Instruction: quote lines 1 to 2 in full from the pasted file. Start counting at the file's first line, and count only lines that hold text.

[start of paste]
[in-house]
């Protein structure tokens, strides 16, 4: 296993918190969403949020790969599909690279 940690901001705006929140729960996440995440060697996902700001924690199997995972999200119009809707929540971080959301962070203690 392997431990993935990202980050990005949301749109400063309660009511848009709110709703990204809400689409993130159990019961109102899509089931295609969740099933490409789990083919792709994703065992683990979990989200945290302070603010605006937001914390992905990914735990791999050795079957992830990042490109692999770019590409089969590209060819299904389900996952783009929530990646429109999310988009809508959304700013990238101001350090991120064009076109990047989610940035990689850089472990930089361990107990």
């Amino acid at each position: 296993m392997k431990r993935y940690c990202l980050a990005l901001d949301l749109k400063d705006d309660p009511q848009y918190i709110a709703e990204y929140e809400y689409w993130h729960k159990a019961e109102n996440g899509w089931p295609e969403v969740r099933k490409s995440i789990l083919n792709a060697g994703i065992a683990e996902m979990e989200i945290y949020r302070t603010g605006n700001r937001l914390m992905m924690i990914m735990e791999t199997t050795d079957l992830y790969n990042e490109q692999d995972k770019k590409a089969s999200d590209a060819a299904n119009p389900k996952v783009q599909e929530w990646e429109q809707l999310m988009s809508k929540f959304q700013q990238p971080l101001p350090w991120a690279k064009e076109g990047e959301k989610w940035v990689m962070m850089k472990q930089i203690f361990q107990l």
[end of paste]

[in-house]
């Protein structure tokens, strides 16, 4: 296993918190969403949020790969599909690279 940690901001705006929140729960996440995440060697996902700001924690199997995972999200119009809707929540971080959301962070203690 392997431990993935990202980050990005949301749109400063309660009511848009709110709703990204809400689409993130159990019961109102899509089931295609969740099933490409789990083919792709994703065992683990979990989200945290302070603010605006937001914390992905990914735990791999050795079957992830990042490109692999770019590409089969590209060819299904389900996952783009929530990646429109999310988009809508959304700013990238101001350090991120064009076109990047989610940035990689850089472990930089361990107990």